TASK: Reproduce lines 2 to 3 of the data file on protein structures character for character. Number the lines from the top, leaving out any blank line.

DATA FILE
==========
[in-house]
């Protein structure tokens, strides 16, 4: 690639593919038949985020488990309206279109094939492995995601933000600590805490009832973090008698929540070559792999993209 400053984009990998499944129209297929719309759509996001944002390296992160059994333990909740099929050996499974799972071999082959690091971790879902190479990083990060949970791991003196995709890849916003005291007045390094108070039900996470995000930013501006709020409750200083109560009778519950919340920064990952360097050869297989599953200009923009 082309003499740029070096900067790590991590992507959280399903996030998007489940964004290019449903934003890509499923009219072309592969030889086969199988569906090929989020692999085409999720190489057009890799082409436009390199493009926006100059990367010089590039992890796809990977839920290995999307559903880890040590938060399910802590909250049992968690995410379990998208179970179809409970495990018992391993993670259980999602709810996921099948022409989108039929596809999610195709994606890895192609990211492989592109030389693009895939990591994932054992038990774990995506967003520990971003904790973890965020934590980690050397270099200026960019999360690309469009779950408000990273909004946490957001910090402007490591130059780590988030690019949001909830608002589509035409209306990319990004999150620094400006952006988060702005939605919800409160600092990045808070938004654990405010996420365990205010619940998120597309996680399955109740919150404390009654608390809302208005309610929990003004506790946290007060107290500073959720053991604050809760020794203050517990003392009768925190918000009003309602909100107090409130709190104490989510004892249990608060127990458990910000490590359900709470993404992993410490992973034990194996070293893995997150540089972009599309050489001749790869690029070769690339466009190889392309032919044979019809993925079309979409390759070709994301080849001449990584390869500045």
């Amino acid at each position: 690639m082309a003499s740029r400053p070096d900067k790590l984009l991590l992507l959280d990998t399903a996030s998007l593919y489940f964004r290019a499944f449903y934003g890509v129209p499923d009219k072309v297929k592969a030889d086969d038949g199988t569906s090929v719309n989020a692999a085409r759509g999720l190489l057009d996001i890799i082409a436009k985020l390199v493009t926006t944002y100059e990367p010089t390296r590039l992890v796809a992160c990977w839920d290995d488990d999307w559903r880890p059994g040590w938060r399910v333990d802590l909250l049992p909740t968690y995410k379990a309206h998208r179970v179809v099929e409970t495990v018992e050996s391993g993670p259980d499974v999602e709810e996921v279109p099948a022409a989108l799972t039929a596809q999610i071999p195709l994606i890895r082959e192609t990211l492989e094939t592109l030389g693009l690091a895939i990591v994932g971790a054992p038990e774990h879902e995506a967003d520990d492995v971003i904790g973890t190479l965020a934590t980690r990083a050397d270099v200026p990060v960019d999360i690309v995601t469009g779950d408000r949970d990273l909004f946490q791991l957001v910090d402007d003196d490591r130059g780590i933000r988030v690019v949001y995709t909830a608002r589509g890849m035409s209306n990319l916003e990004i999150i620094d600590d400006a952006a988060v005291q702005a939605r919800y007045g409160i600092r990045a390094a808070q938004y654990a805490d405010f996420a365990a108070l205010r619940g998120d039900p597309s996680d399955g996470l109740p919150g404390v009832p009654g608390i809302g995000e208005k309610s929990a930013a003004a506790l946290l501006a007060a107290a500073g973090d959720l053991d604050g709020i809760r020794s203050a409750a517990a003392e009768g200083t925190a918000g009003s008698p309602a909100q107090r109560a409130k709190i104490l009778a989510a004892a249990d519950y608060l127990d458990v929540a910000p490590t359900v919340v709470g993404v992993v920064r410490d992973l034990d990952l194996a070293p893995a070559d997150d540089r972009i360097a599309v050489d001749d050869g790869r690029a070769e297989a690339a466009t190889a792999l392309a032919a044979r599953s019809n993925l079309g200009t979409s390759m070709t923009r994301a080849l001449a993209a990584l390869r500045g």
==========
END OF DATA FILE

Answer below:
């Protein structure tokens, strides 16, 4: 690639593919038949985020488990309206279109094939492995995601933000600590805490009832973090008698929540070559792999993209 400053984009990998499944129209297929719309759509996001944002390296992160059994333990909740099929050996499974799972071999082959690091971790879902190479990083990060949970791991003196995709890849916003005291007045390094108070039900996470995000930013501006709020409750200083109560009778519950919340920064990952360097050869297989599953200009923009 082309003499740029070096900067790590991590992507959280399903996030998007489940964004290019449903934003890509499923009219072309592969030889086969199988569906090929989020692999085409999720190489057009890799082409436009390199493009926006100059990367010089590039992890796809990977839920290995999307559903880890040590938060399910802590909250049992968690995410379990998208179970179809409970495990018992391993993670259980999602709810996921099948022409989108039929596809999610195709994606890895192609990211492989592109030389693009895939990591994932054992038990774990995506967003520990971003904790973890965020934590980690050397270099200026960019999360690309469009779950408000990273909004946490957001910090402007490591130059780590988030690019949001909830608002589509035409209306990319990004999150620094400006952006988060702005939605919800409160600092990045808070938004654990405010996420365990205010619940998120597309996680399955109740919150404390009654608390809302208005309610929990003004506790946290007060107290500073959720053991604050809760020794203050517990003392009768925190918000009003309602909100107090409130709190104490989510004892249990608060127990458990910000490590359900709470993404992993410490992973034990194996070293893995997150540089972009599309050489001749790869690029070769690339466009190889392309032919044979019809993925079309979409390759070709994301080849001449990584390869500045």
């Amino acid at each position: 690639m082309a003499s740029r400053p070096d900067k790590l984009l991590l992507l959280d990998t399903a996030s998007l593919y489940f964004r290019a499944f449903y934003g890509v129209p499923d009219k072309v297929k592969a030889d086969d038949g199988t569906s090929v719309n989020a692999a085409r759509g999720l190489l057009d996001i890799i082409a436009k985020l390199v493009t926006t944002y100059e990367p010089t390296r590039l992890v796809a992160c990977w839920d290995d488990d999307w559903r880890p059994g040590w938060r399910v333990d802590l909250l049992p909740t968690y995410k379990a309206h998208r179970v179809v099929e409970t495990v018992e050996s391993g993670p259980d499974v999602e709810e996921v279109p099948a022409a989108l799972t039929a596809q999610i071999p195709l994606i890895r082959e192609t990211l492989e094939t592109l030389g693009l690091a895939i990591v994932g971790a054992p038990e774990h879902e995506a967003d520990d492995v971003i904790g973890t190479l965020a934590t980690r990083a050397d270099v200026p990060v960019d999360i690309v995601t469009g779950d408000r949970d990273l909004f946490q791991l957001v910090d402007d003196d490591r130059g780590i933000r988030v690019v949001y995709t909830a608002r589509g890849m035409s209306n990319l916003e990004i999150i620094d600590d400006a952006a988060v005291q702005a939605r919800y007045g409160i600092r990045a390094a808070q938004y654990a805490d405010f996420a365990a108070l205010r619940g998120d039900p597309s996680d399955g996470l109740p919150g404390v009832p009654g608390i809302g995000e208005k309610s929990a930013a003004a506790l946290l501006a007060a107290a500073g973090d959720l053991d604050g709020i809760r020794s203050a409750a517990a003392e009768g200083t925190a918000g009003s008698p309602a909100q107090r109560a409130k709190i104490l009778a989510a004892a249990d519950y608060l127990d458990v929540a910000p490590t359900v919340v709470g993404v992993v920064r410490d992973l034990d990952l194996a070293p893995a070559d997150d540089r972009i360097a599309v050489d001749d050869g790869r690029a070769e297989a690339a466009t190889a792999l392309a032919a044979r599953s019809n993925l079309g200009t979409s390759m070709t923009r994301a080849l001449a993209a990584l390869r500045g």